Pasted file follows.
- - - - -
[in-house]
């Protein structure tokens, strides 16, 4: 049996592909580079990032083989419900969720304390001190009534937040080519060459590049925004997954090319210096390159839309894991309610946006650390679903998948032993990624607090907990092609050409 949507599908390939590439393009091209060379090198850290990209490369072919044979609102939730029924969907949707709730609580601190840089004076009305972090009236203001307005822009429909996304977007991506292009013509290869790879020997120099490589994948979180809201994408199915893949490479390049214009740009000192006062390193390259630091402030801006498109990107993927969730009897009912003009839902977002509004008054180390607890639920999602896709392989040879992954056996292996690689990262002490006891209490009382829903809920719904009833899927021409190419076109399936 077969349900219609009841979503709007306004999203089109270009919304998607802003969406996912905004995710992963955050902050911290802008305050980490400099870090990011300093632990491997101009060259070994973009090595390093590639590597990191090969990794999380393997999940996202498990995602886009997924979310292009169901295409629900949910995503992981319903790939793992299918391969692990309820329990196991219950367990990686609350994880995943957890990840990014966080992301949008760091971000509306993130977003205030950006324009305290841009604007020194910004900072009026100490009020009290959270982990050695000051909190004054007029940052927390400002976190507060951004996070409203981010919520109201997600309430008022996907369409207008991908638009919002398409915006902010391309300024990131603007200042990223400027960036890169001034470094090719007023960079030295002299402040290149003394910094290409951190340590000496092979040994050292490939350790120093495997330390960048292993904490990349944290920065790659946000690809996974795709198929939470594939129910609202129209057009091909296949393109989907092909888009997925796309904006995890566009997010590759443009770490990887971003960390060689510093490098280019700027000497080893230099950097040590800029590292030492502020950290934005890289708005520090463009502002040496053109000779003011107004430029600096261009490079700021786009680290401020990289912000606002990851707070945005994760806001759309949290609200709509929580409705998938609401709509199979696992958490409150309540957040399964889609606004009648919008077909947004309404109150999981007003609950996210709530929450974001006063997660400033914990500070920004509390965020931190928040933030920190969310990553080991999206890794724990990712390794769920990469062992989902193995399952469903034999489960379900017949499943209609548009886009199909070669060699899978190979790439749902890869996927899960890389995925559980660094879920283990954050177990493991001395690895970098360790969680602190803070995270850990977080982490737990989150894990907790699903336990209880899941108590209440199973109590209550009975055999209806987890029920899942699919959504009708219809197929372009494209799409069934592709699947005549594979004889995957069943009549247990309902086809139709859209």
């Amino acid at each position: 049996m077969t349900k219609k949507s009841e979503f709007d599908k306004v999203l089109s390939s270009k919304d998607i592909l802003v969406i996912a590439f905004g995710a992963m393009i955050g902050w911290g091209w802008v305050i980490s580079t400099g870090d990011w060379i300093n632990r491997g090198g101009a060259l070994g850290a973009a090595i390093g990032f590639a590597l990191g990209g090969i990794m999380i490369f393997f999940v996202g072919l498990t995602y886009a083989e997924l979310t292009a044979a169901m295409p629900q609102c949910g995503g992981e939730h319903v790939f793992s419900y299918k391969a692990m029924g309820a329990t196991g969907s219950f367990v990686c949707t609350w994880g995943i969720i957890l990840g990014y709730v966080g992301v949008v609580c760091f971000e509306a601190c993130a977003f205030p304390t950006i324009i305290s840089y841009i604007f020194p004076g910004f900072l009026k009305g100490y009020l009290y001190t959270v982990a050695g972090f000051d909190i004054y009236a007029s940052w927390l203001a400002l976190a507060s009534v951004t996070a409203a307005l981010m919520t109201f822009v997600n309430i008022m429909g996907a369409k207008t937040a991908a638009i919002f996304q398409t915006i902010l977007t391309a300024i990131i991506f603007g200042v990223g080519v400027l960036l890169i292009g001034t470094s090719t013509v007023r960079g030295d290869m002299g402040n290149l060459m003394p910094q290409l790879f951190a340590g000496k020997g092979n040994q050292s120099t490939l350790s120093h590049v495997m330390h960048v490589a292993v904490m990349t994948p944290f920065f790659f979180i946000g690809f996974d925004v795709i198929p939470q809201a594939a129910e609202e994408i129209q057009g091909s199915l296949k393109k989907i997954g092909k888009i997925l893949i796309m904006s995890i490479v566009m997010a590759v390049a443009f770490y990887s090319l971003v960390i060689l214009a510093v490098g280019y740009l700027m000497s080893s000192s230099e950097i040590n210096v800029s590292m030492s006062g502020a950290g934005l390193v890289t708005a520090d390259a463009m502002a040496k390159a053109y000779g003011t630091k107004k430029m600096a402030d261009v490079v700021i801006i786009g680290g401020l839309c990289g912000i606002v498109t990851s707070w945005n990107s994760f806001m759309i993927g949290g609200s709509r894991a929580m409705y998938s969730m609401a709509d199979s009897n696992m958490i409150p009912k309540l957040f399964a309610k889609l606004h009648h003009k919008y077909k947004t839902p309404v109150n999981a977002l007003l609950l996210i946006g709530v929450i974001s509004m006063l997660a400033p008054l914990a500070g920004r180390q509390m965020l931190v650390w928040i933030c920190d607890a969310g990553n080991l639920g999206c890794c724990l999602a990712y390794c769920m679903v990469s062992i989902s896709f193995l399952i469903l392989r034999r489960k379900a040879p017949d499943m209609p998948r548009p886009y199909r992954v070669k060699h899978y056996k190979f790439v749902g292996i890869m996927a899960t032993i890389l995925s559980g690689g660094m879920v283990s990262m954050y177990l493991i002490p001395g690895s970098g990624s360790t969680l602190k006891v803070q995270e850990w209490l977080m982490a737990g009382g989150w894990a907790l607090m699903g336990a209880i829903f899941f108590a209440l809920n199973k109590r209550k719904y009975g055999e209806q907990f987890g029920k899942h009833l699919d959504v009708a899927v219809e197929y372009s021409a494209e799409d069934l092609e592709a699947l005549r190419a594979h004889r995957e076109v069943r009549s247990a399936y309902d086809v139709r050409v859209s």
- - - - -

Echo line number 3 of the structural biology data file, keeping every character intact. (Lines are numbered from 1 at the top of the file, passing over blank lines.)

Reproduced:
């Amino acid at each position: 049996m077969t349900k219609k949507s009841e979503f709007d599908k306004v999203l089109s390939s270009k919304d998607i592909l802003v969406i996912a590439f905004g995710a992963m393009i955050g902050w911290g091209w802008v305050i980490s580079t400099g870090d990011w060379i300093n632990r491997g090198g101009a060259l070994g850290a973009a090595i390093g990032f590639a590597l990191g990209g090969i990794m999380i490369f393997f999940v996202g072919l498990t995602y886009a083989e997924l979310t292009a044979a169901m295409p629900q609102c949910g995503g992981e939730h319903v790939f793992s419900y299918k391969a692990m029924g309820a329990t196991g969907s219950f367990v990686c949707t609350w994880g995943i969720i957890l990840g990014y709730v966080g992301v949008v609580c760091f971000e509306a601190c993130a977003f205030p304390t950006i324009i305290s840089y841009i604007f020194p004076g910004f900072l009026k009305g100490y009020l009290y001190t959270v982990a050695g972090f000051d909190i004054y009236a007029s940052w927390l203001a400002l976190a507060s009534v951004t996070a409203a307005l981010m919520t109201f822009v997600n309430i008022m429909g996907a369409k207008t937040a991908a638009i919002f996304q398409t915006i902010l977007t391309a300024i990131i991506f603007g200042v990223g080519v400027l960036l890169i292009g001034t470094s090719t013509v007023r960079g030295d290869m002299g402040n290149l060459m003394p910094q290409l790879f951190a340590g000496k020997g092979n040994q050292s120099t490939l350790s120093h590049v495997m330390h960048v490589a292993v904490m990349t994948p944290f920065f790659f979180i946000g690809f996974d925004v795709i198929p939470q809201a594939a129910e609202e994408i129209q057009g091909s199915l296949k393109k989907i997954g092909k888009i997925l893949i796309m904006s995890i490479v566009m997010a590759v390049a443009f770490y990887s090319l971003v960390i060689l214009a510093v490098g280019y740009l700027m000497s080893s000192s230099e950097i040590n210096v800029s590292m030492s006062g502020a950290g934005l390193v890289t708005a520090d390259a463009m502002a040496k390159a053109y000779g003011t630091k107004k430029m600096a402030d261009v490079v700021i801006i786009g680290g401020l839309c990289g912000i606002v498109t990851s707070w945005n990107s994760f806001m759309i993927g949290g609200s709509r894991a929580m409705y998938s969730m609401a709509d199979s009897n696992m958490i409150p009912k309540l957040f399964a309610k889609l606004h009648h003009k919008y077909k947004t839902p309404v109150n999981a977002l007003l609950l996210i946006g709530v929450i974001s509004m006063l997660a400033p008054l914990a500070g920004r180390q509390m965020l931190v650390w928040i933030c920190d607890a969310g990553n080991l639920g999206c890794c724990l999602a990712y390794c769920m679903v990469s062992i989902s896709f193995l399952i469903l392989r034999r489960k379900a040879p017949d499943m209609p998948r548009p886009y199909r992954v070669k060699h899978y056996k190979f790439v749902g292996i890869m996927a899960t032993i890389l995925s559980g690689g660094m879920v283990s990262m954050y177990l493991i002490p001395g690895s970098g990624s360790t969680l602190k006891v803070q995270e850990w209490l977080m982490a737990g009382g989150w894990a907790l607090m699903g336990a209880i829903f899941f108590a209440l809920n199973k109590r209550k719904y009975g055999e209806q907990f987890g029920k899942h009833l699919d959504v009708a899927v219809e197929y372009s021409a494209e799409d069934l092609e592709a699947l005549r190419a594979h004889r995957e076109v069943r009549s247990a399936y309902d086809v139709r050409v859209s």